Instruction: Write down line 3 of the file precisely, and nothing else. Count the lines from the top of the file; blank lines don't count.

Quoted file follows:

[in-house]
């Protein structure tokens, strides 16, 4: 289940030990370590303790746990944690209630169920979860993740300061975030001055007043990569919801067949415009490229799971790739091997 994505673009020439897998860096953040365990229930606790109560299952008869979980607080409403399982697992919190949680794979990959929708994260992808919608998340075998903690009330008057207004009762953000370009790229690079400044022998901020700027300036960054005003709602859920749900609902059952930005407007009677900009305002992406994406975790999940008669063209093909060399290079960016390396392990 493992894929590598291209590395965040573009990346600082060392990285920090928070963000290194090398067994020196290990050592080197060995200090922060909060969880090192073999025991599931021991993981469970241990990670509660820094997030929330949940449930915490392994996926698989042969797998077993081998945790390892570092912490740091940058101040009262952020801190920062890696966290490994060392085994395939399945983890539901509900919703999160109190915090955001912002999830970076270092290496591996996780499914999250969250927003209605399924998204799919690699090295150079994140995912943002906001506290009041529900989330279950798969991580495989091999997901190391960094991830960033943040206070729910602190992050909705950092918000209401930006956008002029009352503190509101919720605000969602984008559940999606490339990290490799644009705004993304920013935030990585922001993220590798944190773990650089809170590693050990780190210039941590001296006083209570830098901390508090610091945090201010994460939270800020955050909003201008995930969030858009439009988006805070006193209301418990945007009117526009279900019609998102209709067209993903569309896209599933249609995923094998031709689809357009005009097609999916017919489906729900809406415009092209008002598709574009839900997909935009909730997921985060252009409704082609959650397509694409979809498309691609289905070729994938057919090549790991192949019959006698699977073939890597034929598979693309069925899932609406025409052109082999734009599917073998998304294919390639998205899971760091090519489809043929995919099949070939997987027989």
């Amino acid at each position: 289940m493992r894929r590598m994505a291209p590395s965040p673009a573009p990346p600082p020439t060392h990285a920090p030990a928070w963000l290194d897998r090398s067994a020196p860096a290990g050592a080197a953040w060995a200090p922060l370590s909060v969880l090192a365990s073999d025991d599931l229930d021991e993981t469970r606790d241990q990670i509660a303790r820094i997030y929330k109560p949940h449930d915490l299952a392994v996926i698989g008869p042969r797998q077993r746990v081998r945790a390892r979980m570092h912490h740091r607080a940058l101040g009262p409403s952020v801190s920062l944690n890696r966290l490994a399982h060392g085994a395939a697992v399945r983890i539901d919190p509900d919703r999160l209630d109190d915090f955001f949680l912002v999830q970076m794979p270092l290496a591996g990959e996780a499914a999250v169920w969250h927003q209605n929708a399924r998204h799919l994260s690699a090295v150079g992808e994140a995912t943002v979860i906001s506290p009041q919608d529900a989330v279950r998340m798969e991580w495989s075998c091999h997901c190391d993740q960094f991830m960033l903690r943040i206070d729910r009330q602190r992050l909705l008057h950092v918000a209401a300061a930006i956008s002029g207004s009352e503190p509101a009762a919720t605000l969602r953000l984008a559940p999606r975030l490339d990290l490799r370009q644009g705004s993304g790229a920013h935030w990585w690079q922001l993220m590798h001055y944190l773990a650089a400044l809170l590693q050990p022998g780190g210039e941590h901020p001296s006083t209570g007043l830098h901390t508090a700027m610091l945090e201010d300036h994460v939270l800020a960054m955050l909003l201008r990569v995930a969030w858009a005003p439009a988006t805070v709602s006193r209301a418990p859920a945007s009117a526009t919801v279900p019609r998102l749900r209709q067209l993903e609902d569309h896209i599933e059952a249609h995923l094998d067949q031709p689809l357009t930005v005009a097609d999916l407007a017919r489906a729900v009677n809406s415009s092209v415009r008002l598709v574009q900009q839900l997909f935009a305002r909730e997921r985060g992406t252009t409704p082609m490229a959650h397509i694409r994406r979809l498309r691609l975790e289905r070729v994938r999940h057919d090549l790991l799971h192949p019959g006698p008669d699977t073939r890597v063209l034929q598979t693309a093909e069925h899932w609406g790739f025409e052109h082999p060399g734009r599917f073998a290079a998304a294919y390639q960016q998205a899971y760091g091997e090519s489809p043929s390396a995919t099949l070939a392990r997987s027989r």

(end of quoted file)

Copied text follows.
């Amino acid at each position: 289940m493992r894929r590598m994505a291209p590395s965040p673009a573009p990346p600082p020439t060392h990285a920090p030990a928070w963000l290194d897998r090398s067994a020196p860096a290990g050592a080197a953040w060995a200090p922060l370590s909060v969880l090192a365990s073999d025991d599931l229930d021991e993981t469970r606790d241990q990670i509660a303790r820094i997030y929330k109560p949940h449930d915490l299952a392994v996926i698989g008869p042969r797998q077993r746990v081998r945790a390892r979980m570092h912490h740091r607080a940058l101040g009262p409403s952020v801190s920062l944690n890696r966290l490994a399982h060392g085994a395939a697992v399945r983890i539901d919190p509900d919703r999160l209630d109190d915090f955001f949680l912002v999830q970076m794979p270092l290496a591996g990959e996780a499914a999250v169920w969250h927003q209605n929708a399924r998204h799919l994260s690699a090295v150079g992808e994140a995912t943002v979860i906001s506290p009041q919608d529900a989330v279950r998340m798969e991580w495989s075998c091999h997901c190391d993740q960094f991830m960033l903690r943040i206070d729910r009330q602190r992050l909705l008057h950092v918000a209401a300061a930006i956008s002029g207004s009352e503190p509101a009762a919720t605000l969602r953000l984008a559940p999606r975030l490339d990290l490799r370009q644009g705004s993304g790229a920013h935030w990585w690079q922001l993220m590798h001055y944190l773990a650089a400044l809170l590693q050990p022998g780190g210039e941590h901020p001296s006083t209570g007043l830098h901390t508090a700027m610091l945090e201010d300036h994460v939270l800020a960054m955050l909003l201008r990569v995930a969030w858009a005003p439009a988006t805070v709602s006193r209301a418990p859920a945007s009117a526009t919801v279900p019609r998102l749900r209709q067209l993903e609902d569309h896209i599933e059952a249609h995923l094998d067949q031709p689809l357009t930005v005009a097609d999916l407007a017919r489906a729900v009677n809406s415009s092209v415009r008002l598709v574009q900009q839900l997909f935009a305002r909730e997921r985060g992406t252009t409704p082609m490229a959650h397509i694409r994406r979809l498309r691609l975790e289905r070729v994938r999940h057919d090549l790991l799971h192949p019959g006698p008669d699977t073939r890597v063209l034929q598979t693309a093909e069925h899932w609406g790739f025409e052109h082999p060399g734009r599917f073998a290079a998304a294919y390639q960016q998205a899971y760091g091997e090519s489809p043929s390396a995919t099949l070939a392990r997987s027989r």